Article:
A bombshell book set to hit stores this fall reveals the unholy alliance between Hollywood and Nazi Germany in the years leading up to World War II.
Ben Urwand’s book, The Collaboration: Hollywood’s Pact with Hitler, is based on archival documents from both Germany and the U.S. Urwand describes how the film industry censored its own product to appease German officials, slashed Jewish talent from its productions and blocked any material that criticized the Nazis.
The Hollywood Reporter’s book excerpts offer chilling details of an overlooked part of film history. In the end, it was all about the bottom line for show business suits.
The Nazis threatened to exclude American movies — more than 250 played in Germany after Hitler took power in 1933 — unless the studios cooperated. Before World War I, the German market had been the world’s second largest, and even though it had shrunk during the Great Depression, the studios believed it would bounce back and worried that if they left, they would never be able to return.
Beginning with wholesale changes made to Universal’s 1930 release All Quiet on the Western Front, Hollywood regularly ran scripts and finished movies by German officials for approval. When they objected to scenes or dialogue they thought made Germany look bad, criticized the Nazis or dwelled on the mistreatment of Jews, the studios would accommodate them — and make cuts in the American versions as well as those shown elsewhere in the world….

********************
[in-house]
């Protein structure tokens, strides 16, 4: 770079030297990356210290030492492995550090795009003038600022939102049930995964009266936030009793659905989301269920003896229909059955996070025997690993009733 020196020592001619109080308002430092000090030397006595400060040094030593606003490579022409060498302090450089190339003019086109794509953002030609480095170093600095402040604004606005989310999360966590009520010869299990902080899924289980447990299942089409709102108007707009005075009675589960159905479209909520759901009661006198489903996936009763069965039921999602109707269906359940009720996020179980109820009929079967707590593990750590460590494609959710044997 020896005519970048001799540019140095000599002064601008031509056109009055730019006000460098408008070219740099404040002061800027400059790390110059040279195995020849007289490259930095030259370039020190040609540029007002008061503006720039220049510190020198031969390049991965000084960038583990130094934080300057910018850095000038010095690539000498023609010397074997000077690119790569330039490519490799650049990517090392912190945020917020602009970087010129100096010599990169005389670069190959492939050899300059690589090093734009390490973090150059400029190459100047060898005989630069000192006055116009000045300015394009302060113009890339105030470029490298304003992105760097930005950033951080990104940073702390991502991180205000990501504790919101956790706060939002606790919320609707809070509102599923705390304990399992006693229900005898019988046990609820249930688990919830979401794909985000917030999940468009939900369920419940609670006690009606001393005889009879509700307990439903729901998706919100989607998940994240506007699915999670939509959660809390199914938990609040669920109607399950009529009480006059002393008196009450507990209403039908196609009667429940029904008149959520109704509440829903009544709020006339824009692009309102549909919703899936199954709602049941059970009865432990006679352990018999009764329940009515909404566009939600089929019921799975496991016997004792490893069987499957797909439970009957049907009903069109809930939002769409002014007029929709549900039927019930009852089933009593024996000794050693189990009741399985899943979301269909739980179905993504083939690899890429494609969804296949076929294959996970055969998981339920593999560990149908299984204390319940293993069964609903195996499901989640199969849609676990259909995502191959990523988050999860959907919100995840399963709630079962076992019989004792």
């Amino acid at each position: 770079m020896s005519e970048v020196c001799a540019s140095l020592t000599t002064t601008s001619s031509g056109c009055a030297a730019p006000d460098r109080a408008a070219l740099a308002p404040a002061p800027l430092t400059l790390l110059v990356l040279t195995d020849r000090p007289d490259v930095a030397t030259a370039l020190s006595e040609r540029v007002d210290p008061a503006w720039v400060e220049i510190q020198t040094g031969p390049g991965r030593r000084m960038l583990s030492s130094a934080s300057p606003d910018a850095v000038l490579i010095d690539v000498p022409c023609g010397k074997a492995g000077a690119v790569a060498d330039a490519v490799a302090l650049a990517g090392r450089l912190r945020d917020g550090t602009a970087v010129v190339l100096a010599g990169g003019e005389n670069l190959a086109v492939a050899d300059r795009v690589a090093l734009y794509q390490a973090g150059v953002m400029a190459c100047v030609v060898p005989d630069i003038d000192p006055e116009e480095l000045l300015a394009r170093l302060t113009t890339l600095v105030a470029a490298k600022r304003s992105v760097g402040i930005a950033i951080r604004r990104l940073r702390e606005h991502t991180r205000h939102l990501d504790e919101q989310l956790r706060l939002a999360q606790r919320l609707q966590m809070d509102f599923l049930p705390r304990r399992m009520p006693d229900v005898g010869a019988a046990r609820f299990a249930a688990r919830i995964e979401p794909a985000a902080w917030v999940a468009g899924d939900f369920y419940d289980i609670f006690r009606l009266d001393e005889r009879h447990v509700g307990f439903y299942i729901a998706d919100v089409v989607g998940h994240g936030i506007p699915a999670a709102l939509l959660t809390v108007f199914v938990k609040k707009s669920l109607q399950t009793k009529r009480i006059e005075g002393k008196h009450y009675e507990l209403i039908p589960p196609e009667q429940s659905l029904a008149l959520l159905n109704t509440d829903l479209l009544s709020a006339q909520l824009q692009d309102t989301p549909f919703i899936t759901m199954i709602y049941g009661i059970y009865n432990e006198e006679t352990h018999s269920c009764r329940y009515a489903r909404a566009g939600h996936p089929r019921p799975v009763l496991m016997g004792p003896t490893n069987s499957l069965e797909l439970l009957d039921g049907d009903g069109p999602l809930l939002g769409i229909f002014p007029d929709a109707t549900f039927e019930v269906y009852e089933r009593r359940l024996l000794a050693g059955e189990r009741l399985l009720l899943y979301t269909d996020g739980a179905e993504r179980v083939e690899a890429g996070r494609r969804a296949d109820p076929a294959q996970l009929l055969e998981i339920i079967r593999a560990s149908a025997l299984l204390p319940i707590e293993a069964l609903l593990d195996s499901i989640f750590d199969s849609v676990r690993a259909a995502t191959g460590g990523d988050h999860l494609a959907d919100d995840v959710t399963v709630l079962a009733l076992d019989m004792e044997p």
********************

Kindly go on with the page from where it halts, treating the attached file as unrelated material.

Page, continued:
In 1937, Paramount chose a new manager for its German branch: Paul Thiefes, a member of the Nazi Party. The head of MGM in Germany, Frits Strengholt, divorced his Jewish wife at the request of the Propaganda Ministry. She ended up in a concentration camp….
Give Us This Night was scored by a Jewish composer, so the studio offered to dub in music by a German composer instead. The General Died at Dawn had been directed by Lewis Milestone,who had also directed All Quiet on the Western Front, so the studio offered to slash his name from the credits.
A similar economic scenario is currently playing out with Hollywood’s ties to China. That country’s government cannot be compared in any direct or even indirect way to Germany circa the late 1930s. Still, Hollywood is once more censoring its product to appease a foreign market, removing story lines that might offend said country’s film officials and overlooking human rights abuses–all to gain access to a new, potentially vast, market.
The Collaboration is set for a Sept. 9 release.